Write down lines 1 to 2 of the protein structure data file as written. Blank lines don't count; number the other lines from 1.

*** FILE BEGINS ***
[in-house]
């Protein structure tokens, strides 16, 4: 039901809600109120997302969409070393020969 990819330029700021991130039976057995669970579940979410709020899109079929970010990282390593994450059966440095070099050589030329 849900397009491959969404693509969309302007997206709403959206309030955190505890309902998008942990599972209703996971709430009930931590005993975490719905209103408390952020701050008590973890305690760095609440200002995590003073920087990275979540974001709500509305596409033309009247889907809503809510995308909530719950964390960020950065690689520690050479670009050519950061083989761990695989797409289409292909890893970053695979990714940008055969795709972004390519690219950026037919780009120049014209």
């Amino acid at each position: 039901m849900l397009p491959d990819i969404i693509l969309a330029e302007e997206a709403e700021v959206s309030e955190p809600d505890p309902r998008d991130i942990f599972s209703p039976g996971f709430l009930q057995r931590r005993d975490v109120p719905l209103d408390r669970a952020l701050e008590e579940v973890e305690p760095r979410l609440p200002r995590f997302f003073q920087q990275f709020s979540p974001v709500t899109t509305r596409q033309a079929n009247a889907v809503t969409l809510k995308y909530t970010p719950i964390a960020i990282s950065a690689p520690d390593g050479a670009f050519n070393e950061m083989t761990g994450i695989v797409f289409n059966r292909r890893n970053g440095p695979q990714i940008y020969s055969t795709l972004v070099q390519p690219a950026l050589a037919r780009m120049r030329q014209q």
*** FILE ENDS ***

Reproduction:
[in-house]
């Protein structure tokens, strides 16, 4: 039901809600109120997302969409070393020969 990819330029700021991130039976057995669970579940979410709020899109079929970010990282390593994450059966440095070099050589030329 849900397009491959969404693509969309302007997206709403959206309030955190505890309902998008942990599972209703996971709430009930931590005993975490719905209103408390952020701050008590973890305690760095609440200002995590003073920087990275979540974001709500509305596409033309009247889907809503809510995308909530719950964390960020950065690689520690050479670009050519950061083989761990695989797409289409292909890893970053695979990714940008055969795709972004390519690219950026037919780009120049014209």